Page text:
when you enter the land of promise
you will not survive unless you
cut down the walls between
yourselves and others you must
learn from their ways gain
knowledge from their experience
grow compassion from their travail
and when you worship
your god look deep
into their eyes and know
that you are worshiping
When the Lord enlarges your territory, as (God) has promised you, and say. “I shall eat some meat.” for you have the urge to eat meat, you may eat meat whenever you wish. (Deuteronomy 12:20)
Though the Jewish dietary laws of kashrut allow for meat-eating, Jewish tradition is generally ambivalent about humanity’s carnivorous inclinations. To wit, the verse above from this week’s Torah portion Parashat Re’eh: note that it does not command but rather permits the consumption of meat.
According to Jewish law, the meat referred to in the verse above is known as b’sar ta’avah, “meat of lust.” By all indications, the Rabbis did not consider meat-eating to be a necessity for life; it was, rather an accommodation to our “lesser angels.” Orthodox rabbi and Torah scholar, Rabbi J. David Bleich puts it well: “Jewish tradition does not command carnivorous behavior.” Likewise, noted Torah commentator Nehama Leibowitz comments on the above Torah verse by pointing out that the Torah grants permission to eat meat rather grudgingly. She concludes that while humanity has been granted dominion over the animal world, we may not treat them with wanton disregard – and that God allows a “barely tolerated dispensation” to slaughter animals for our consumption. (“Studies on Bereshit,” p. 77)
It’s particularly noteworthy that Adam and Eve, the world’s first humans who lived in an idealized Edenic world, were in fact vegetarians. (Genesis 1:29) It was not until after the Great Flood that God told Noah and his descendents that they would be allowed to eat meat:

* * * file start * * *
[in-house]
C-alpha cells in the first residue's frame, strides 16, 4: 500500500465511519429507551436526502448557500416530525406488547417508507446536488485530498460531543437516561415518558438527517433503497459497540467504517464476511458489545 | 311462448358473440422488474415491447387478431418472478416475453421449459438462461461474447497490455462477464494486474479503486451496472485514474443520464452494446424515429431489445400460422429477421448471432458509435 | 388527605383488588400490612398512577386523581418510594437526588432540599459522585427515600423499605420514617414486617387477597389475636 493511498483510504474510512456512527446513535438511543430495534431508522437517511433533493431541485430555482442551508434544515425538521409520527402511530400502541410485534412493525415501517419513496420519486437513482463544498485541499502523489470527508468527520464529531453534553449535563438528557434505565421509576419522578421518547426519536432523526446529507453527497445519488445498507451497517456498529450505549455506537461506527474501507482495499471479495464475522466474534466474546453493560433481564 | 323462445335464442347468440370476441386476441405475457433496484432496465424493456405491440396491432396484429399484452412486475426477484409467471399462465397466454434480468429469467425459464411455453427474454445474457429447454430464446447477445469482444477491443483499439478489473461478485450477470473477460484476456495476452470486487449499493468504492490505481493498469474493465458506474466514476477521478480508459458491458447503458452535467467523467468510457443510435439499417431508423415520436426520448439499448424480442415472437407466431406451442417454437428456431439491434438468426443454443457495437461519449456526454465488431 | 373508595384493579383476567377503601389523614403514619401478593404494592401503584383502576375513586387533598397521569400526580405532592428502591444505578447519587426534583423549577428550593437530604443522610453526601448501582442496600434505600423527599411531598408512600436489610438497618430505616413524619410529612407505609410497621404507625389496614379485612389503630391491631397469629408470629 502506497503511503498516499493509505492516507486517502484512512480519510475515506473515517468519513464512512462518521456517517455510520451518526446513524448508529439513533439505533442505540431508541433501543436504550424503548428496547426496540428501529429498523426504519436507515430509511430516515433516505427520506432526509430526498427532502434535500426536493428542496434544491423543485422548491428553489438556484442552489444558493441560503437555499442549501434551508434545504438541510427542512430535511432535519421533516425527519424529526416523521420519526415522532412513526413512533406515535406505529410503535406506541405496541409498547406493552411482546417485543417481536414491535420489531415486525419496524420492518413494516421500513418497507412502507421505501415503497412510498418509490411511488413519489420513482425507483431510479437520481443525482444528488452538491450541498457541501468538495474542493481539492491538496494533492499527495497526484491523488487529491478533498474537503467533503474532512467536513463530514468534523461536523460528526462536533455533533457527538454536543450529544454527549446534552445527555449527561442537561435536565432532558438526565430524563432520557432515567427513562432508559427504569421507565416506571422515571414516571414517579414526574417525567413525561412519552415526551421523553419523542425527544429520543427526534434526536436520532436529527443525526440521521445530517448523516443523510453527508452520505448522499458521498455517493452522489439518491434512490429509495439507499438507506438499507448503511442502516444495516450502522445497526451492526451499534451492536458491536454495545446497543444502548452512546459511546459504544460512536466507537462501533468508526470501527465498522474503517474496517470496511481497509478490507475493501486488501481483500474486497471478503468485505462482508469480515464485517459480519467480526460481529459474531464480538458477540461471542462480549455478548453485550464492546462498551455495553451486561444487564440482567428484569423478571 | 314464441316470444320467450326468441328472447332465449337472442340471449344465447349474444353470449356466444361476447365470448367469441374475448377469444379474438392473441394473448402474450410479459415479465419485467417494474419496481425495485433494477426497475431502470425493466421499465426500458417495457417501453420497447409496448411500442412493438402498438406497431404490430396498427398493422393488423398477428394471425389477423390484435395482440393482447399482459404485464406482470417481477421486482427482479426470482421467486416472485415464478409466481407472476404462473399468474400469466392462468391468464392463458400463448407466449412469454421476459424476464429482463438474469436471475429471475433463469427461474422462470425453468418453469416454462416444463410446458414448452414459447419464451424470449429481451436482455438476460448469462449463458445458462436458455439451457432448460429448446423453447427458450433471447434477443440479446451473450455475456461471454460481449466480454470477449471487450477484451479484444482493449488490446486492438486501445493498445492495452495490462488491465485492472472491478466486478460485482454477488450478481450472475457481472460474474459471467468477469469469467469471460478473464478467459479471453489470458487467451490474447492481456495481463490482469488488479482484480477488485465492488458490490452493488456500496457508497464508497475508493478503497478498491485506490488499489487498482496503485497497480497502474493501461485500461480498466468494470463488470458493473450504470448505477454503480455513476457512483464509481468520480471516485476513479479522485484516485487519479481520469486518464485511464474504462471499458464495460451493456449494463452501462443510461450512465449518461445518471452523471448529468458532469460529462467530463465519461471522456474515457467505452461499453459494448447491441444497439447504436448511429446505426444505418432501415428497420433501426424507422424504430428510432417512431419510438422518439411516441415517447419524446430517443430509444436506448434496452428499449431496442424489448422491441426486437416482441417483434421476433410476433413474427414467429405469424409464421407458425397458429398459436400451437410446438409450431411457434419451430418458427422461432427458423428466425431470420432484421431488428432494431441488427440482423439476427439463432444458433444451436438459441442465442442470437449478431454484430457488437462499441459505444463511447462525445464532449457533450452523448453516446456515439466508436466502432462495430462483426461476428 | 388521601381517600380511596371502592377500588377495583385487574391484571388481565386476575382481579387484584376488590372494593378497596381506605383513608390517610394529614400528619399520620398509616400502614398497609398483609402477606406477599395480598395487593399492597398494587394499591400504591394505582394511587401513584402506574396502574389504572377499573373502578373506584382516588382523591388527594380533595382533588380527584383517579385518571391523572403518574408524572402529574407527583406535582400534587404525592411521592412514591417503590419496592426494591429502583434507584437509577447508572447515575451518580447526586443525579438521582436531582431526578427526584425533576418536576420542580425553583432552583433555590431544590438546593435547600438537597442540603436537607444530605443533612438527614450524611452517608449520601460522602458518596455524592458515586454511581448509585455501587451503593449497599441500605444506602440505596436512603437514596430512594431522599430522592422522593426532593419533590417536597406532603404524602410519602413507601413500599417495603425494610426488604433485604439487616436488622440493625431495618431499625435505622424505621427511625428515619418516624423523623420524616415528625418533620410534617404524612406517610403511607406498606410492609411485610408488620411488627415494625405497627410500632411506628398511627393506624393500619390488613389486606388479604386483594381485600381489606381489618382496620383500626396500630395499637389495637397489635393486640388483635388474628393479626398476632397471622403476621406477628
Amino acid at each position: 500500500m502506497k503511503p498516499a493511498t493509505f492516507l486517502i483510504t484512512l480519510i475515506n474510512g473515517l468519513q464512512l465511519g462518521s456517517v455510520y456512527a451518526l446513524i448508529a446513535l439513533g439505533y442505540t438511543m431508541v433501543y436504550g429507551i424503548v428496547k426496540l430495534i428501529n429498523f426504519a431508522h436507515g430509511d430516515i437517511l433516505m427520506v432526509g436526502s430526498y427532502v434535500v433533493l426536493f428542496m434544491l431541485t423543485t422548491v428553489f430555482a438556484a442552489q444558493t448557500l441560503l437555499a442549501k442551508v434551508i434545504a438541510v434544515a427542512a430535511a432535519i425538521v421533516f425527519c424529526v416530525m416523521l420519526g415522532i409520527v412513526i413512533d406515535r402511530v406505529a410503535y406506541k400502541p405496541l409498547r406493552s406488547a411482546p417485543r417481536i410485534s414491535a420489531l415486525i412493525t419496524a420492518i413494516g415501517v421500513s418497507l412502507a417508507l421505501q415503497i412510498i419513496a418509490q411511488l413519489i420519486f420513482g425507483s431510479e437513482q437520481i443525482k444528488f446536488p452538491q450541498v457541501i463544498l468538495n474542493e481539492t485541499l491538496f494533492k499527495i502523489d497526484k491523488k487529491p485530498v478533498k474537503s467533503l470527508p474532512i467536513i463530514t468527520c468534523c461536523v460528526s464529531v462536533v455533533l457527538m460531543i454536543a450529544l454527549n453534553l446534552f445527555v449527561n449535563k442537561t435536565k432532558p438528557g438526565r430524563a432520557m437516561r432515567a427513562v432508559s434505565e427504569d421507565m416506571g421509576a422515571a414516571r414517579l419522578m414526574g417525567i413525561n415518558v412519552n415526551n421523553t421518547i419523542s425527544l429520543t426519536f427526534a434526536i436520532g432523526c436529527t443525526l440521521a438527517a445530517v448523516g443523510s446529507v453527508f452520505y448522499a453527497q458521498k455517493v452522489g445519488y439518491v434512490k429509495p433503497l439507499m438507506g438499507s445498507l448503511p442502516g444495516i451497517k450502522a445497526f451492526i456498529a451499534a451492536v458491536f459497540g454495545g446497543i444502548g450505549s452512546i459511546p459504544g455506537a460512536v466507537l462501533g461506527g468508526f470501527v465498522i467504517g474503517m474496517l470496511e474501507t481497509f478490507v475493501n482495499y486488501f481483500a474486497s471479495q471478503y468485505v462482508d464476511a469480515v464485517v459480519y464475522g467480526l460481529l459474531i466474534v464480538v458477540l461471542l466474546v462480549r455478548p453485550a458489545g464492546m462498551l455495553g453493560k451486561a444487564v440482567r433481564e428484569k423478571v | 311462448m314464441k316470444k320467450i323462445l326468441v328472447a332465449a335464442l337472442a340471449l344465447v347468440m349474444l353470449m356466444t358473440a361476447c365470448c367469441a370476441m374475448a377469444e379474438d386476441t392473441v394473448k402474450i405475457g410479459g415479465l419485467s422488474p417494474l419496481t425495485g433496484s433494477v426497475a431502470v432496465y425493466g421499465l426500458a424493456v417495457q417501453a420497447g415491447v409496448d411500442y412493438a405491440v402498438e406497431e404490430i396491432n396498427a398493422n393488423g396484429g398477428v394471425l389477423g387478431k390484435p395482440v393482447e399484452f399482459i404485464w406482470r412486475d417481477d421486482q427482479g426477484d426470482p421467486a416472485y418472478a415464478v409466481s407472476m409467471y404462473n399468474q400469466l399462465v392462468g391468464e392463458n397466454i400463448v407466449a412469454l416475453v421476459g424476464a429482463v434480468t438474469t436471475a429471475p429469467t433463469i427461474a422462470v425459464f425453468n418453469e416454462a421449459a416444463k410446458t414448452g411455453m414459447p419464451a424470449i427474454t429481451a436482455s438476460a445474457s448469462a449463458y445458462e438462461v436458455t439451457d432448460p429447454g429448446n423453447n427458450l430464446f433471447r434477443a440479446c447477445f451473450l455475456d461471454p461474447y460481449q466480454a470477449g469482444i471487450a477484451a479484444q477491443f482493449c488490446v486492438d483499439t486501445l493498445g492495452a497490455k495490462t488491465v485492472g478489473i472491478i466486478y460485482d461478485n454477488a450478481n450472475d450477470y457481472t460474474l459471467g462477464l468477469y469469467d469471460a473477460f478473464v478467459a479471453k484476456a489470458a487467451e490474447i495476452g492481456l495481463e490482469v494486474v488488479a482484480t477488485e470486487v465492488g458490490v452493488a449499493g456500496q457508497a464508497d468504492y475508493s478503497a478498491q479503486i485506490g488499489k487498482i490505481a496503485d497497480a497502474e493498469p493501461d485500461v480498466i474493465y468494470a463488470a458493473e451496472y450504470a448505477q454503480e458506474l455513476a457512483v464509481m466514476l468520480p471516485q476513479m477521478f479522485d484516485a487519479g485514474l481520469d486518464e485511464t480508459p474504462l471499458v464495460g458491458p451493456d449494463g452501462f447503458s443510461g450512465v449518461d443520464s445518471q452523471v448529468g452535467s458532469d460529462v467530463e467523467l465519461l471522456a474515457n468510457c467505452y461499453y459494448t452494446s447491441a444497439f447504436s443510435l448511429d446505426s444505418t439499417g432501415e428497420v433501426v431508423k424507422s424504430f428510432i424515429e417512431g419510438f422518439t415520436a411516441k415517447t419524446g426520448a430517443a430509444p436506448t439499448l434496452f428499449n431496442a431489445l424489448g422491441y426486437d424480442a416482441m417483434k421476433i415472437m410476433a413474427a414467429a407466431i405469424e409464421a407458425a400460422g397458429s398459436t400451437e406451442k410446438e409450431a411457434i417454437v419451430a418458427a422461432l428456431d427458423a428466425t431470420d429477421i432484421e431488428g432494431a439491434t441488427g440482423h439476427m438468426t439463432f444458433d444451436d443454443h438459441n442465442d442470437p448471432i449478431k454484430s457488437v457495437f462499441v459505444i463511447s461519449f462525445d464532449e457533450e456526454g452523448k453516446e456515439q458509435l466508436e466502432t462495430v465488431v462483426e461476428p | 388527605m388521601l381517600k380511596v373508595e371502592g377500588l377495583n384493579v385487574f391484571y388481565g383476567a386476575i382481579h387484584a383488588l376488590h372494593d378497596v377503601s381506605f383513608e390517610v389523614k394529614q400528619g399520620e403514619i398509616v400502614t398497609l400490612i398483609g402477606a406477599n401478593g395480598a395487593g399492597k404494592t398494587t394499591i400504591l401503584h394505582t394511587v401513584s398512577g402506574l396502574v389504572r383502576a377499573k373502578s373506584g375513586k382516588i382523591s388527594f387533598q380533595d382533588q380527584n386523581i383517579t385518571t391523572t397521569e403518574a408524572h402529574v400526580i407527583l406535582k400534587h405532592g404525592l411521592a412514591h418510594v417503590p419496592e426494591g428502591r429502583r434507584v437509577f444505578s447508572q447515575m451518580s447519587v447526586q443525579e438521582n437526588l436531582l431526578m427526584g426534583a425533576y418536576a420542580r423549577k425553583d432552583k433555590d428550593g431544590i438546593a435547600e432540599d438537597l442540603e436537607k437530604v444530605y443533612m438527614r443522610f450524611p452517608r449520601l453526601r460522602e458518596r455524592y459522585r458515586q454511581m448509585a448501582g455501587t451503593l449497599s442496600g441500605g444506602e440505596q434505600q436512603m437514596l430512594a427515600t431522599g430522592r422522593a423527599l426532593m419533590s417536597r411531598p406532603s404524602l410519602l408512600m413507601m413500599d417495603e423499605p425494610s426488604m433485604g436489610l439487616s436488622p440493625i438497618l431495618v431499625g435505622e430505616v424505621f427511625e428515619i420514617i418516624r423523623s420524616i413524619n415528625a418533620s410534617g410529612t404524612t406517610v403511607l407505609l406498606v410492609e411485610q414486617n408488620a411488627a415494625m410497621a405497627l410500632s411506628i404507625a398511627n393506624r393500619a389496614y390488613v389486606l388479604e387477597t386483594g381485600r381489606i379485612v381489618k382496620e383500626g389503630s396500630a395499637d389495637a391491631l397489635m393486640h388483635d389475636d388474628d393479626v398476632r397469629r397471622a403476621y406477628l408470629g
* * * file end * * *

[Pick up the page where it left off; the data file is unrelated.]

Every creature that lives shall be yours to eat; as with the green grasses, I give you all these. (Genesis 9:3)
Even here, however, God makes it clear that animals cannot be eaten along with their blood (a commandment that is repeated in this week’s portion.) Later in the Torah, more explicit dietary rules will be commanded through Moses.
It might be said that one of the lessons God learns from the Noah story is that humankind has, if you pardon the expression, a taste for blood. Some posit that this new permission to eat meat was a kind of divine compromise – allowing humanity to satiate its bestial, carnivorous desire, while at the same time restricting our blood lust so that it will never again run amok à la the generation of Noah.
At the end of the day, however, it’s worth asking: can we even conceive of such a thing as “restricted blood lust?” If Torah considers vegetarianism the ideal, could it be that b’sar ta’avah really just little more than an oxymoron at the end of the day?
Noted vegetarian Leo Tolstoy famously stated,
As long as there are slaughterhouses there will be battlefields. A vegetarian diet is the acid test of humanitarianism.
A more contemporary writer, Jonathan Safran Foer, has become an eloquent advocate for the socio-ethical imperatives of vegetarianism. Click above and below to hear him discuss these ideas as explored in his latest book, “Eating Animals.”